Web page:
Homeward Bound: The Incredible Journey (1993) is a remake of a classic 1963 Disney film which was based on the best-selling novel, The Incredible Journey, by Sheila Burnford. The movie chronicles the epic adventures of two dogs and a cat as they trek across the Sierras on a quest to find their family. Chance (voiced by Michael J. Fox) is an American bulldog pup with energy to spare; Shadow (voiced by Don Ameche) is an old, wise Golden Retriever; Sassy (voiced by Sally Field) is a snooty Himalayan cat who lives up to her name.

Trivia: in the original book, the animals’ names and breeds were all different. It featured a Labrador Retriever (Luath), a Bull Terrier (Bodger), and a Siamese cat (Tao).

Marley and Me (2008) is based on the best-selling autobiographical book by John Grogan, and stars Jennifer Aniston, Owen Wilson and Kathleen Turner. This touching tale presents dog ownership in a true-to-life way that many people can relate to. When a young couple adopts a yellow lab puppy (named after reggae singer Bob Marley), the rambunctious dog wreaks havoc on their household. Despite his naughty nature, Marley becomes an important member of their family.

Trivia: Marley and Me is the second highest-grossing live-action dog movie of all time (movies starring real dogs, not animated films) behind only Scooby Doo released in 2002. There were 22 different dogs that played Marley.

Although this list is by no means inclusive of all the great dog movies available on DVD, it should give you some ideas for what to watch on family movie night.

Read more articles by Julia Williams

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The personal opinions and/or use of trade, corporate or brand names, is for information and convenience only. Such use does not constitute an endorsement by CANIDAE® All Natural Pet Foods of any product or service. Opinions are those of the individual authors and not necessarily of CANIDAE® All Natural Pet Foods.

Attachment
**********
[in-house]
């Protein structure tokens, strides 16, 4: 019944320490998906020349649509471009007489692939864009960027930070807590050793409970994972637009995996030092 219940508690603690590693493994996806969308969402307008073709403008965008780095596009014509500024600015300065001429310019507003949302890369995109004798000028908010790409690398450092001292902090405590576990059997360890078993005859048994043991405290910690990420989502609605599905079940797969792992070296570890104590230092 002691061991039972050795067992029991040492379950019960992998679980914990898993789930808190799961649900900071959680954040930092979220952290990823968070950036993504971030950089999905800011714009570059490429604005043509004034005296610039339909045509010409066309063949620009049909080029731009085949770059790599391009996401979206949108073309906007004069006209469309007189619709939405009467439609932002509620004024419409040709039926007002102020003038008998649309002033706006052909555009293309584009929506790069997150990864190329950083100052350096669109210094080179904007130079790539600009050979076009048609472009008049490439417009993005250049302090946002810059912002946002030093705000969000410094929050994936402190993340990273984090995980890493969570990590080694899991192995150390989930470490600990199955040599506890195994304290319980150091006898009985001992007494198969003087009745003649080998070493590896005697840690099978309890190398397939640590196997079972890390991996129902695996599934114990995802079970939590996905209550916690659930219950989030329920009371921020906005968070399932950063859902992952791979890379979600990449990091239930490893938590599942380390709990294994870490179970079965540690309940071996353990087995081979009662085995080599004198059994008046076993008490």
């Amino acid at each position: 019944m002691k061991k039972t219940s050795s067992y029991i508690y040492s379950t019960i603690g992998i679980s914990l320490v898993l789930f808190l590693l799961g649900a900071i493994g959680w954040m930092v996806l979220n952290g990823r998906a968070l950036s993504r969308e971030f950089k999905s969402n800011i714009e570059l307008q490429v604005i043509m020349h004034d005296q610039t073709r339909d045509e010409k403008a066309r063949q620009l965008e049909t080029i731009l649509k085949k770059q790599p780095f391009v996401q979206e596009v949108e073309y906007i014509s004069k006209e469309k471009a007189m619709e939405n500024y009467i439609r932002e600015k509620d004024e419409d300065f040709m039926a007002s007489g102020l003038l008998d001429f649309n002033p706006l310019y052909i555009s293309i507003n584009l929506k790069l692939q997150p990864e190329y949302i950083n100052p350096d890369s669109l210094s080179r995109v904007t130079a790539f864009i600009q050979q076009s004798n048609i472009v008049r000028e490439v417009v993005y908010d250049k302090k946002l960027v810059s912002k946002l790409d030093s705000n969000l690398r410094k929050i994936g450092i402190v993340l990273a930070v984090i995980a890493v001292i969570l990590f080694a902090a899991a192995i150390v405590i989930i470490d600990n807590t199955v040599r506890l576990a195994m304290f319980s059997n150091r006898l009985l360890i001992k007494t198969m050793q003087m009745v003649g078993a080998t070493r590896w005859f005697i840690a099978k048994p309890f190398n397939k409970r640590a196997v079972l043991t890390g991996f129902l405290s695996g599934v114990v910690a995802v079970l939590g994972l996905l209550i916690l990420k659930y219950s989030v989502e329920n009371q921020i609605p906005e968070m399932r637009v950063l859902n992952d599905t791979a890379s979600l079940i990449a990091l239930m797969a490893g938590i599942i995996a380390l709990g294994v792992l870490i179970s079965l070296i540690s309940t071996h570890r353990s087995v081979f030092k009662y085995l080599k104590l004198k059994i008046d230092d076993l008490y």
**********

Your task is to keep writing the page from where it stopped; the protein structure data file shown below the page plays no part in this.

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Must-See Classic Movies for Cat Lovers


By Julia Williams

Although I can recall dozens of good movies about dogs off the top of my head, it’s not nearly so easy when it comes to good movies for cat lovers. The number of “felines in film” is quite limited, most likely due to a cat’s independent nature and their dislike of performing on command. Generally, felines don’t seek to please their master because they consider themselves to be the master, i.e., “top cat.” Cats certainly can be trained to do things, but not without a great deal of patience and time (cat treats help too). Dogs are far easier to train, and easier for directors, actors and film crews to work with. Nevertheless, here are a few classic cat movies that I think are worth watching.

That Darn Cat (1965)

This family-friendly cat movie from Walt Disney Productions features a wily Siamese cat named D.C. (Darn Cat) who inadvertently becomes an undercover cop for the FBI. It is laugh-out-loud funny, and good clean fun for all ages.

Synopsis: Robbers holding a bank employee hostage let D.C. into their hideout. Left alone with the cat, the hostage scratches “help” into a watch wristband and places it around his neck. D.C. returns home, whereupon the FBI decides to track the cat’s every move, in the hopes that he might lead them back to the crook’s hideout and help them crack the case.